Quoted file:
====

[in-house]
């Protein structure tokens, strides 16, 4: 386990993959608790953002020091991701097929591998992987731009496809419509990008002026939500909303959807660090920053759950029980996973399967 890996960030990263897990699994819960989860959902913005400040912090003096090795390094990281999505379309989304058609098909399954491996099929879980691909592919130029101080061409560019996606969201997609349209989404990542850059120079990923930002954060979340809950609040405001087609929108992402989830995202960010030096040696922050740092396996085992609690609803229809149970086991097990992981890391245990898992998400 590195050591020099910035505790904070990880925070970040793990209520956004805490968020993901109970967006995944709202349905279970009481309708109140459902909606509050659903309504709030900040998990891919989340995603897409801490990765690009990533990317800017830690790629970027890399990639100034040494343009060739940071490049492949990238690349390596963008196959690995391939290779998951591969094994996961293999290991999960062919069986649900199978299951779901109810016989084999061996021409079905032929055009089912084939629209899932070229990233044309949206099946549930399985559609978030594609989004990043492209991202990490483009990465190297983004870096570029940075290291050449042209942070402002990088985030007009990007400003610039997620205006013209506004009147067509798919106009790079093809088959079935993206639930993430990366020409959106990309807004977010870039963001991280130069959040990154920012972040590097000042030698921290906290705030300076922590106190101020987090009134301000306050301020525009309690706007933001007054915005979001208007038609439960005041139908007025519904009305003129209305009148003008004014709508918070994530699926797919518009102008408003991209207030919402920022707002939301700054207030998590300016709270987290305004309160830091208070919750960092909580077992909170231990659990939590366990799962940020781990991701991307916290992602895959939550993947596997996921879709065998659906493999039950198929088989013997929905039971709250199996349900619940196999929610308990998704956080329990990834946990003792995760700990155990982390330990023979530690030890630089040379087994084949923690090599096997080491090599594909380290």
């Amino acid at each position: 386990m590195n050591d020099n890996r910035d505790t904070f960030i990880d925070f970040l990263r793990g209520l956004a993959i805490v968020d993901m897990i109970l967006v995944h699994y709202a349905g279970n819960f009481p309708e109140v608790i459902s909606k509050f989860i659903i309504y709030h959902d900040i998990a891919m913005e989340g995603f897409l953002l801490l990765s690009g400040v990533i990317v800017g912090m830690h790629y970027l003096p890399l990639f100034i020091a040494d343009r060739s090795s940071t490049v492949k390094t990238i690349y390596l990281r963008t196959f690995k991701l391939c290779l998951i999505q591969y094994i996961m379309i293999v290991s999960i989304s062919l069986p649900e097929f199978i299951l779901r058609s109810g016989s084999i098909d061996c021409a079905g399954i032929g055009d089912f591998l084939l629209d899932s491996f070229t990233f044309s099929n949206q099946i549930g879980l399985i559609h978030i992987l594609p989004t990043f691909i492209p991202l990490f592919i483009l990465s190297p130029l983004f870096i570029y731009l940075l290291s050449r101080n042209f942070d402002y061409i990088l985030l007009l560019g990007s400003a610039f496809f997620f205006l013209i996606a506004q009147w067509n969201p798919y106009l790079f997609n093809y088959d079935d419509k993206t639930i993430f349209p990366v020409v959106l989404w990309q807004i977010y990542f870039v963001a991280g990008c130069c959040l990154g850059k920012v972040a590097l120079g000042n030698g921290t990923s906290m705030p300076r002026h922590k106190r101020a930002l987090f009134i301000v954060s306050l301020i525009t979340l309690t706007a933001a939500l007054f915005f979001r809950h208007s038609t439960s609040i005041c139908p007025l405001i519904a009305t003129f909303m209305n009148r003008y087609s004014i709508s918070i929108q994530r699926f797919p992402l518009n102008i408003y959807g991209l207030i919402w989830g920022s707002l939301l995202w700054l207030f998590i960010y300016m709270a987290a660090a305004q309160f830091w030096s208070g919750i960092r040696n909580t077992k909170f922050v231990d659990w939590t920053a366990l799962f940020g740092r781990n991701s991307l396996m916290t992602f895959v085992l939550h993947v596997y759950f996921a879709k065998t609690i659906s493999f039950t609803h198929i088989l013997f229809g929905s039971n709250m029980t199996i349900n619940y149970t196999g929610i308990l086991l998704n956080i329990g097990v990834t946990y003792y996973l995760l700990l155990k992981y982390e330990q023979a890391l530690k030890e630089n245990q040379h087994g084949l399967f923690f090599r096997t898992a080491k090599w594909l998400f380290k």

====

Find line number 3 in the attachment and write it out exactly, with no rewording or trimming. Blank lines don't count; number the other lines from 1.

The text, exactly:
């Amino acid at each position: 386990m590195n050591d020099n890996r910035d505790t904070f960030i990880d925070f970040l990263r793990g209520l956004a993959i805490v968020d993901m897990i109970l967006v995944h699994y709202a349905g279970n819960f009481p309708e109140v608790i459902s909606k509050f989860i659903i309504y709030h959902d900040i998990a891919m913005e989340g995603f897409l953002l801490l990765s690009g400040v990533i990317v800017g912090m830690h790629y970027l003096p890399l990639f100034i020091a040494d343009r060739s090795s940071t490049v492949k390094t990238i690349y390596l990281r963008t196959f690995k991701l391939c290779l998951i999505q591969y094994i996961m379309i293999v290991s999960i989304s062919l069986p649900e097929f199978i299951l779901r058609s109810g016989s084999i098909d061996c021409a079905g399954i032929g055009d089912f591998l084939l629209d899932s491996f070229t990233f044309s099929n949206q099946i549930g879980l399985i559609h978030i992987l594609p989004t990043f691909i492209p991202l990490f592919i483009l990465s190297p130029l983004f870096i570029y731009l940075l290291s050449r101080n042209f942070d402002y061409i990088l985030l007009l560019g990007s400003a610039f496809f997620f205006l013209i996606a506004q009147w067509n969201p798919y106009l790079f997609n093809y088959d079935d419509k993206t639930i993430f349209p990366v020409v959106l989404w990309q807004i977010y990542f870039v963001a991280g990008c130069c959040l990154g850059k920012v972040a590097l120079g000042n030698g921290t990923s906290m705030p300076r002026h922590k106190r101020a930002l987090f009134i301000v954060s306050l301020i525009t979340l309690t706007a933001a939500l007054f915005f979001r809950h208007s038609t439960s609040i005041c139908p007025l405001i519904a009305t003129f909303m209305n009148r003008y087609s004014i709508s918070i929108q994530r699926f797919p992402l518009n102008i408003y959807g991209l207030i919402w989830g920022s707002l939301l995202w700054l207030f998590i960010y300016m709270a987290a660090a305004q309160f830091w030096s208070g919750i960092r040696n909580t077992k909170f922050v231990d659990w939590t920053a366990l799962f940020g740092r781990n991701s991307l396996m916290t992602f895959v085992l939550h993947v596997y759950f996921a879709k065998t609690i659906s493999f039950t609803h198929i088989l013997f229809g929905s039971n709250m029980t199996i349900n619940y149970t196999g929610i308990l086991l998704n956080i329990g097990v990834t946990y003792y996973l995760l700990l155990k992981y982390e330990q023979a890391l530690k030890e630089n245990q040379h087994g084949l399967f923690f090599r096997t898992a080491k090599w594909l998400f380290k």